On July 25, Stokes allowed white officers to enter the area once again. More significantly, over 3,000 National Guard troops were deployed to place Cleveland under martial law. During the suppression of the riot, there are endless accounts of police brutality and beatings. The National Guard was recalled on July 27, but there was one final violent outbreak that occurred on July 28. This time the police quickly responded in full riot gear and brutally beat two photographers who were covering the event.

75 years ago: Royal Air Force destroys Hamburg with fire-bombing

On July 27, 1943, more than 729 British Royal Air Force bombers dropped some 2,326 tons of bombs on the German city of Hamburg. Although the raid lasted only 43 minutes, its effects were devastating. The incendiary bombs and high explosives, coupled with the warm temperatures and low humidity, created the conditions for a gigantic firestorm.

Starting in the working-class area of Hammerbrook, a hurricane-like storm with winds raging at 150 miles per hour, ripped through a four-square-mile area of the city. More than 35,000 residential buildings were incinerated. An earlier raid on July 24 had knocked out most of the city’s fire services. The July 27 firestorm raged for three hours before it finally died down, leaving 44,600 civilians and 800 soldiers were dead. An estimated 1 million others fled the city in the aftermath.

The bombing was the second raid of Operation Gomorrah, a British bombing campaign lasting more than a week. Further raids were conducted on July 29 and August 2. Additional daytime raids were launched by the US Army Air Force on July 25 and 26.

One British airman recalled: “The burning of Hamburg that night was remarkable in that I saw not many fires but one. Set in the darkness was a turbulent dome of bright red fire lightened and ignited like the glowing heart of a vast brazier. … Above the city was a misty red haze. I looked down, fascinated but aghast, satisfied yet horrified. I had never seen a fire like that before and was never to see its like again.”

Operation Gomorrah was part of a larger Allied strategy to shatter German morale and cripple its industrial production. This included the systematic targeting of residential and working-class areas. Arthur Harris, commander of RAF bombing operations, stated that targeting workers was as effective as bombing factories. “If you can’t hit the works, hit the workers,” Harris said. Dozens of other cities were similarly targeted.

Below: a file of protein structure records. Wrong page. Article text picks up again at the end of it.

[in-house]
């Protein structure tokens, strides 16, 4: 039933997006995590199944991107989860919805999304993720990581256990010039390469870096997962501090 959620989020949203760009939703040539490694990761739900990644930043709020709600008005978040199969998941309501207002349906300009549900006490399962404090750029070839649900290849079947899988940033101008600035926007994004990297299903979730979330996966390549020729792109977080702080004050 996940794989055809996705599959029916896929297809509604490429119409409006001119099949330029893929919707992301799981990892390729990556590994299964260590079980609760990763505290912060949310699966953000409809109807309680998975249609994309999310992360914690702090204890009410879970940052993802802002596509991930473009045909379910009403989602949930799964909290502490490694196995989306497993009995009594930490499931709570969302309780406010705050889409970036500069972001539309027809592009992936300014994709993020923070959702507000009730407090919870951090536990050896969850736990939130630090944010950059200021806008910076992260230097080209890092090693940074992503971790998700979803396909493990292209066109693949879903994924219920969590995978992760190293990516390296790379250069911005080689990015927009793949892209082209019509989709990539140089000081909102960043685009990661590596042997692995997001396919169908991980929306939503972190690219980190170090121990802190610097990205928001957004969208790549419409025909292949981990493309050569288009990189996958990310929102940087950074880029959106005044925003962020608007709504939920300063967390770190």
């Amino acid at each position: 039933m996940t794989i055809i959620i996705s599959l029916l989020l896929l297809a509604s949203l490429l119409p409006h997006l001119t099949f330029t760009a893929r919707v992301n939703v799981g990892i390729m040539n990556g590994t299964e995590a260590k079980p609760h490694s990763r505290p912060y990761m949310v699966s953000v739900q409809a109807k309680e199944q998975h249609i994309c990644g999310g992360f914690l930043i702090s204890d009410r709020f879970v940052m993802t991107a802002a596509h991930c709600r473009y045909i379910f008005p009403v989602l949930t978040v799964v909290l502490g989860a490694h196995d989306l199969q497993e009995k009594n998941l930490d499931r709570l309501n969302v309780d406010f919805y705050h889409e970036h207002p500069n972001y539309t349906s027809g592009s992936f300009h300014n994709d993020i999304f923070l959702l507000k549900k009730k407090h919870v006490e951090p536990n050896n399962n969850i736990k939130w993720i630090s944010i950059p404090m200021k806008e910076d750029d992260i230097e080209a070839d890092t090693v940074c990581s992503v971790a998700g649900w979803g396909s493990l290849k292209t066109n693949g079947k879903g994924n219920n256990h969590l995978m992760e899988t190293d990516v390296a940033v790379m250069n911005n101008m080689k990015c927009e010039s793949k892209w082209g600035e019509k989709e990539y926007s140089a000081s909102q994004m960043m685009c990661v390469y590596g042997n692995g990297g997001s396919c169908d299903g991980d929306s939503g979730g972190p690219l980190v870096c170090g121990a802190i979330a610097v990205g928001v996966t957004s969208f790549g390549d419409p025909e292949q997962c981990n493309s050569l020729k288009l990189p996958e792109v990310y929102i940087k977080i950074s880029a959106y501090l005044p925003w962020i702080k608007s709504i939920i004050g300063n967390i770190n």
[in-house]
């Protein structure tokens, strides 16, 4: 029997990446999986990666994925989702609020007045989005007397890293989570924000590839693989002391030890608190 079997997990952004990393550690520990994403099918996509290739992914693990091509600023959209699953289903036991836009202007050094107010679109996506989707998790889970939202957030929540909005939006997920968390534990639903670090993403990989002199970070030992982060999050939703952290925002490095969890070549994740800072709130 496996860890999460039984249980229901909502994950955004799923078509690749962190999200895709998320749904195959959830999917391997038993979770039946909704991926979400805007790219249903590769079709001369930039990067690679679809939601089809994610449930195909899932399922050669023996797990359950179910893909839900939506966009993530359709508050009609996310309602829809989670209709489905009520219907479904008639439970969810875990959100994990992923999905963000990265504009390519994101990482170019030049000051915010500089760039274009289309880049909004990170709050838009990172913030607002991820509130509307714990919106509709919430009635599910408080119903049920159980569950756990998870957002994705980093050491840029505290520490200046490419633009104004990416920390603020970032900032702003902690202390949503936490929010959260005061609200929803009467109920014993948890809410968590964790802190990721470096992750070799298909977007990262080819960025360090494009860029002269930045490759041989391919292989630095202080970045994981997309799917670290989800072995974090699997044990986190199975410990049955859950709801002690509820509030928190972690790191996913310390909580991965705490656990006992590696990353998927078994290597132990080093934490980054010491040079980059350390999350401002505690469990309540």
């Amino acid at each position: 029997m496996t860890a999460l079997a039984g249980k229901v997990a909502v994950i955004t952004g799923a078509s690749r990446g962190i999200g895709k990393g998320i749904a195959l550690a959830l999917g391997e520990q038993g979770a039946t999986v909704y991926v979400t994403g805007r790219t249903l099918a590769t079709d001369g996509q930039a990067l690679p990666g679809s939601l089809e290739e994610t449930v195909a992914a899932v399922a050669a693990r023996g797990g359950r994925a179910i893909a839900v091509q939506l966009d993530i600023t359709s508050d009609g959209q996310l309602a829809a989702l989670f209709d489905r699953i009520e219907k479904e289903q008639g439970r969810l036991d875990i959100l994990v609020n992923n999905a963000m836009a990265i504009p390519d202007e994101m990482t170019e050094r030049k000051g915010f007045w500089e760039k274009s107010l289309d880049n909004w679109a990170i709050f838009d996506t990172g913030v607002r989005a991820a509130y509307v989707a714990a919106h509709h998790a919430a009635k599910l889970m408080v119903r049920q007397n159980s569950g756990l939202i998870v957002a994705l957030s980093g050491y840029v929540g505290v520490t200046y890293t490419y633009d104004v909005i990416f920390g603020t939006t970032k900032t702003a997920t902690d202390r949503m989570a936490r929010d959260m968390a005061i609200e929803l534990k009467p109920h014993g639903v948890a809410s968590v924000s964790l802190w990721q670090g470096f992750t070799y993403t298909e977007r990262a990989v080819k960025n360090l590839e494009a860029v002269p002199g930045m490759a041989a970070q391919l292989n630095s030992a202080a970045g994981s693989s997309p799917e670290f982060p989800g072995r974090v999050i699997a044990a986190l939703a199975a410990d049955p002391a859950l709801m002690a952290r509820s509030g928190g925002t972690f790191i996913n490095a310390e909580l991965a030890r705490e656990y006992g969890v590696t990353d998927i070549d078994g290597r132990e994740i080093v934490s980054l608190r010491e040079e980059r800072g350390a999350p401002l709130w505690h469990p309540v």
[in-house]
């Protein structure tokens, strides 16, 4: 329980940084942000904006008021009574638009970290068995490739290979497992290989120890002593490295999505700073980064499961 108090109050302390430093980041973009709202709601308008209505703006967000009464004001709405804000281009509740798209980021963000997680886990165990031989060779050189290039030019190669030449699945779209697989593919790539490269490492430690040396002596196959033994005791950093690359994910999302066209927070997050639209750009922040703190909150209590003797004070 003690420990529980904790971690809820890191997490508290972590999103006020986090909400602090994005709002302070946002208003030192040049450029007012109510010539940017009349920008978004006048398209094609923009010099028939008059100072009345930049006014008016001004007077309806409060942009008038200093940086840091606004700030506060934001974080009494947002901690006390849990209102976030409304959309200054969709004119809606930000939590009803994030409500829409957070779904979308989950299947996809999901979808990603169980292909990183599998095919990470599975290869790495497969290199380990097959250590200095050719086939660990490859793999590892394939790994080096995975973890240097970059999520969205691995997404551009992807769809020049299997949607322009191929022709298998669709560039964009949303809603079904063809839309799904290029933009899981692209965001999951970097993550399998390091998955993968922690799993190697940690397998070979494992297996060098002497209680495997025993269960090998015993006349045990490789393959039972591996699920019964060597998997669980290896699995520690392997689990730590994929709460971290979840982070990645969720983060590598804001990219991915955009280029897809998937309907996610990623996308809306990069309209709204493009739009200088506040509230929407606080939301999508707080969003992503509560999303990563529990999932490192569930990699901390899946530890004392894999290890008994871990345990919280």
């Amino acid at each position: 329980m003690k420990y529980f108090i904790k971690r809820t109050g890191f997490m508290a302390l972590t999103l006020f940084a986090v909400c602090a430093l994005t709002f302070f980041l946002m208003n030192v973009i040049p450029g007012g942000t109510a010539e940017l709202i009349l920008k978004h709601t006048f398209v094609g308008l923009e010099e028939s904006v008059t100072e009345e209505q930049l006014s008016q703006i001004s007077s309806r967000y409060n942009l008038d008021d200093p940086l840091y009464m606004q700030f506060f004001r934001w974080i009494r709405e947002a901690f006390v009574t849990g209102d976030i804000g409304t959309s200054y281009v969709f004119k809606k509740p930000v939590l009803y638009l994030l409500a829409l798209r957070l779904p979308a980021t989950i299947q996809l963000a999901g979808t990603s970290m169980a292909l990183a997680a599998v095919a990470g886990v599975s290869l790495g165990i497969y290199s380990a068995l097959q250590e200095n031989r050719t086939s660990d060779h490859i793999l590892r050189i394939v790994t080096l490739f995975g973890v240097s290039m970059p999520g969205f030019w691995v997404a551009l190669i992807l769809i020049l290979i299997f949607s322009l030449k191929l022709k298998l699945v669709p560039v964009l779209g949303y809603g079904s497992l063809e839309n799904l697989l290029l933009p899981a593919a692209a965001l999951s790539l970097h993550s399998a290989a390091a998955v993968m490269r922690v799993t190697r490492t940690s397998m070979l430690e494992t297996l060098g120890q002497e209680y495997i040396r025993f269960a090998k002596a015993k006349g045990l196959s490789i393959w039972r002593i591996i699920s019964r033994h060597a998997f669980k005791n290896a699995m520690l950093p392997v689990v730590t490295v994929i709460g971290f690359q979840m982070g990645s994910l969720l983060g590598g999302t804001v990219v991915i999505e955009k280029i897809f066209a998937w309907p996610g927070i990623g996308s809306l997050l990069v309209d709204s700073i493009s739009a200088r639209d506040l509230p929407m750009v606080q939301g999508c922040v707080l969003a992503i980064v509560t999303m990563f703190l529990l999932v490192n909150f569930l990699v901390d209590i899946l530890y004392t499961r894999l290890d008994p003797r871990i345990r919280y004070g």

100 years ago: Riots begin in Japan against high price of rice

On July 23, fisherwomen in the small seaside village of Uozu, in Toyma Prefecture on the west coast of Japan’s largest island, Honshu, assembled on the beach and began peacefully protesting against the high price of rice with petitions to the authorities and rice merchants. Many women in the area worked in the fishing industry since their husbands were away in cities as wageworkers.

The price of rice, the staple food of Japan, had risen precipitously over the previous months. One contributing factor to the high cost was the need to supply the Japanese imperialist forces in the Siberian Intervention against the young Soviet Republic with foodstuffs.

Over the next few weeks demonstrations spread to major cities such as Kobe, Kyoto, Nagoya, Osaka and Tokyo. Police were unable to contain the protests, and in many places the military was called out. Houses of the rich were besieged, and police stations were firebombed by insurgents, as were government institutions and newspaper offices.

The riots, by August, had a semi-insurrectionary character and were led by the young Japanese working class in larger cities. Some sources estimate that as many as a quarter million joined demonstrations in Osaka alone, and that 10 million participated nationwide (out of a population of about 55 million).

While the riots were sparked by the high price of rice, they were a reaction to the breakneck development of capitalism in Japan. As one historian notes, they were “a protest against the extreme exploitation which workers, tenant farmers and others were suffering.”

The authorities reacted with extreme severity: 25,000 people were arrested, of whom 8,200 were convicted of various crimes. A number were executed.

The Great Rice Riots were unprecedented in modern Japanese history and caused the fall of the government and resignation of the militarist prime minister, Count Terauchi Masatake, in September. The movement, along with the Russian Revolution a few months earlier, had a tremendous impact on the development of socialist thought in Japan.